Science advances drive optimism at World Mycotoxin Forum in Bangkok
By Canadian Poultry magazine
Innovations in feed technology emerge as key solution for Asia and globally.
By Canadian Poultry magazine
Innovative solutions to help global agriculture tackle the rising threat of mycotoxins were unveiled at the World Mycotoxin Forum in Bangkok, Thailand, Jan. 13-15, 2020.
Among the most promising advances featured at the forum was new research into the opportunity represented by yeast cell wall feed technology. Study results indicate strong advantages with the most advanced formulations of this technology, including under both conventional and antibiotic-free livestock production.
Solving the ‘mycotoxins matrix’
“Mycotoxins represent an often hidden yet very important issue for agriculture globally, including particularly in Asia where there have been reports of widespread mycotoxin contamination in Asian animal feed,” says Dr. Anhao ‘Tony’ Wang, mycotoxins expert with Canadian Bio-Systems Inc. (CBS Inc.).
“The good news is that we have made strong advances in feed technology to help combat this problem. The latest generation yeast cell wall technology is leading the way, offering a novel and very effective pathway to prevent and / or dramatically reduce the mycotoxins challenge.”
Advantages for conventional, AGP systems
The special “World Mycotoxin Forum Meets Asia” edition of this annual scientific forum included participants and invited speakers from around the world, with a special focus on sharing knowledge and experience important to the evolving mycotoxin situation in Asia while equally relevant globally.
Featured discussions in the session on mycotoxin detoxification strategies included a presentation delivered by Wang on mitigating mycotoxin contamination with yeast cell wall technology in an antibiotic growth promoters (AGP) free production system.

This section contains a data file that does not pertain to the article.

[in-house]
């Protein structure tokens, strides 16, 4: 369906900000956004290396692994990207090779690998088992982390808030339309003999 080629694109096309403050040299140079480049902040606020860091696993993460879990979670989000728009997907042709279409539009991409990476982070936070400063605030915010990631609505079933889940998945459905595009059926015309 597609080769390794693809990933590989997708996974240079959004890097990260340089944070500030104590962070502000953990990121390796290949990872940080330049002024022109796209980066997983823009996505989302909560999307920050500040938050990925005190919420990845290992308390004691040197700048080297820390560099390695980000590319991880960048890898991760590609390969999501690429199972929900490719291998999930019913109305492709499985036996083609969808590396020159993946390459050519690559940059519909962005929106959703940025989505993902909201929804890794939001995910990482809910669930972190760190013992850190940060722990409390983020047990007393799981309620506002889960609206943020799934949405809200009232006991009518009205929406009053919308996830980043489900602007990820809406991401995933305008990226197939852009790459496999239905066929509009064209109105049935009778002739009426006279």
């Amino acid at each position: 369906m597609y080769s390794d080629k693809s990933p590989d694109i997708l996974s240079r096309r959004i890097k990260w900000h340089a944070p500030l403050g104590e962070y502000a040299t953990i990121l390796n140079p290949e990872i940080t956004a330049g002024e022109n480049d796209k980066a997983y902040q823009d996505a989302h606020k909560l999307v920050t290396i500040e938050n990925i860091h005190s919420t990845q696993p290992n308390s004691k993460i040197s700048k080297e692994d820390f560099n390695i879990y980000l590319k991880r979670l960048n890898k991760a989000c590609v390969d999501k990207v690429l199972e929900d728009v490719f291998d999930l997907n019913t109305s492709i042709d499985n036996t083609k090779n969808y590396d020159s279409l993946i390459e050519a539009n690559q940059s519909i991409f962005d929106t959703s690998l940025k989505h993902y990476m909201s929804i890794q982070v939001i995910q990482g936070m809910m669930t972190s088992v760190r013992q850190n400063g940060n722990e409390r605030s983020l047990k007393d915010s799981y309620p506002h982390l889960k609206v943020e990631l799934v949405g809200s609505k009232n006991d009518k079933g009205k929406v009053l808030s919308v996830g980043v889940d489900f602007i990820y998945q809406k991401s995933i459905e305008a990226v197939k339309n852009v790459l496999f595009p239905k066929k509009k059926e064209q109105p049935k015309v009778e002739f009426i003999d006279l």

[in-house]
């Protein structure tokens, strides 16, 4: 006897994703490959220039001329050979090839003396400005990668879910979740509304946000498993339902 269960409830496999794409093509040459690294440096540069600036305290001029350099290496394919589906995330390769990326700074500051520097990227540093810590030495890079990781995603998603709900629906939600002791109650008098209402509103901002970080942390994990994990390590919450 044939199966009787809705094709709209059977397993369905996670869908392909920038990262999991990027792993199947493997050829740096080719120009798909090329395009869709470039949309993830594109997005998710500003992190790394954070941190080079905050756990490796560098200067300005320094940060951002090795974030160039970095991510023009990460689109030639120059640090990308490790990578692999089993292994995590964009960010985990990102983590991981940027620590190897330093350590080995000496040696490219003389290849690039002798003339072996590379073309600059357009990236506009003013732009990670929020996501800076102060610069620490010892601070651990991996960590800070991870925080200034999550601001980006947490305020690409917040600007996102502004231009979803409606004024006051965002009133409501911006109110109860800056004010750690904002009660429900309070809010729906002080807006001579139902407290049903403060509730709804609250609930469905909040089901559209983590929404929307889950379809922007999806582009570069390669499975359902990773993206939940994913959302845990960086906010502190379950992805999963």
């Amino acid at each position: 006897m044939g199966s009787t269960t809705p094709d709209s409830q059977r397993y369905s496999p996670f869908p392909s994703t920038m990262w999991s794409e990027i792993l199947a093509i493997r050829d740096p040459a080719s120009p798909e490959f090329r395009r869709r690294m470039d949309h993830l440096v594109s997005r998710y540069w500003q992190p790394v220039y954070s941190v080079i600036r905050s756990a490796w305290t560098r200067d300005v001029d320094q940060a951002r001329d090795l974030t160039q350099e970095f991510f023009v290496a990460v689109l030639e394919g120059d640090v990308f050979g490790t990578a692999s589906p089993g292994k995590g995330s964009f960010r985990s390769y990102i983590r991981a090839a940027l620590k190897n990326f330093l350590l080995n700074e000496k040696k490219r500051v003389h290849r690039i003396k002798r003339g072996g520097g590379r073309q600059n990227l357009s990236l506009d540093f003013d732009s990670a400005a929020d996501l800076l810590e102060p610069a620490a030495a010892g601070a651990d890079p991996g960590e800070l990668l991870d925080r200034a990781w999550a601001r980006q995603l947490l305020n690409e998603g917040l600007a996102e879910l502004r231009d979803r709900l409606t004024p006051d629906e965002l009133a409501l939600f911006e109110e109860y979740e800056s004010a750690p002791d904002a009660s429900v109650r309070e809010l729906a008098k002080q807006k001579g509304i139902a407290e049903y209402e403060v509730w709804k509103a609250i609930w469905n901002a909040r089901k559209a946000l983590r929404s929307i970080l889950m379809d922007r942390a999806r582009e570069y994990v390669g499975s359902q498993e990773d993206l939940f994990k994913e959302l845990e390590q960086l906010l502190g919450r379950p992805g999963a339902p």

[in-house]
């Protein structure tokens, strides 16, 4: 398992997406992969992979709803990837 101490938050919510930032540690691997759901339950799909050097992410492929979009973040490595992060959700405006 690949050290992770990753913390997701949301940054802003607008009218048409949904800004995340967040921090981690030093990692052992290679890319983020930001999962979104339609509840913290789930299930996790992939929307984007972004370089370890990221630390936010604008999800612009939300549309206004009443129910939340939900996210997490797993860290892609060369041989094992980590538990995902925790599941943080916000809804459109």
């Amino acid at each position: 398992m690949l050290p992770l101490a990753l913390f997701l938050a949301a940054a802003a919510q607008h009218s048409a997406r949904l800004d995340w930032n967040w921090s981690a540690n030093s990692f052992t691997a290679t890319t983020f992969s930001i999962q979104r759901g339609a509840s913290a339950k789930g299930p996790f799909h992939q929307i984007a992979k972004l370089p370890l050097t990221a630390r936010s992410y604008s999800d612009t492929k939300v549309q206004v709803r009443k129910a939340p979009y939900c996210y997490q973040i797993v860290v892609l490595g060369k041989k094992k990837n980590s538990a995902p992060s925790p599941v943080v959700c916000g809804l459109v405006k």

This presentation touched on the overall promise of yeast cell wall technology for mycotoxins mitigation and unveiled the latest study results, from research led by Wang along with colleagues Rob Patterson of CBS Inc., Natacha Hogan of the University of Saskatchewan, Lee-Anne Huber of University of Guelph and Sabrina Zettell of CBS Inc.
“Mycotoxins represent an often hidden yet very important issue for agriculture globally.”
This research has focused on understanding the factors underlying the toxic effects of naturally occurring Fusarium mycotoxins (primarily DON) on poultry and swine raised without AGP. It has also evaluated the efficacy of a commercially available yeast cell wall based feed additive (NutraMix to mitigate the Fusarium mycotoxins in AGP-free systems.
Reliable solution for Asia, globally
“The results have provided us with more in-depth knowledge of the threat represented by naturally occurring mycotoxins – showing they typically have a substantial effect on animal performance under various levels and durations of exposure common under real world conditions,” says Wang.
“However, the results shown with the yeast cell wall treatment are very encouraging. They indicate that use of this technology as part of an integrated mycotoxin management approach can provide an effective, reliable and practical solution. Both swine and poultry operations can achieve excellent results including under AGP production.”
Interventions using feed technology should be applied strategically based on proper sample collection and analysis, says Wang. A number of high-quality options exist to support clean feed before consumption by the animal. The yeast cell wall technology tested (NutraMix) has proven effective as a grain management technology to support clean feed. Based on the latest research featured at the World Mycotoxin Forum, it has also emerged as arguably the top option to protect the animal from possible contaminants that are consumed.
Protecting the GIT
“When looking at the possible options for animal protection, a key focus is activity in the gastrointestinal tract (GIT), which is both the site of nutrient absorptions and a major immune organ with a crucial role in maximizing performance,” says Wang. “The GIT represents the first site of exposure to mycotoxins or feed-borne pathogens.” The yeast cell wall feed technology evaluated is active within the GIT and has been shown overall to serve a “Protect. Bind. Repair.” role, he says. An illustration of this three-step approach is available in this video.
The aim of the World Mycotoxin Forum– the world’s largest mycotoxin event – is to increase the awareness of human and animal health risks due to mycotoxin contamination. It offers a platform for the food and feed industry, science and regulatory authorities to exchange current knowledge, to promote harmonization of food and feed safety regulations and control procedures, and to make recommendations for integrated strategies ensuring the safety and security of food and feed supply chains.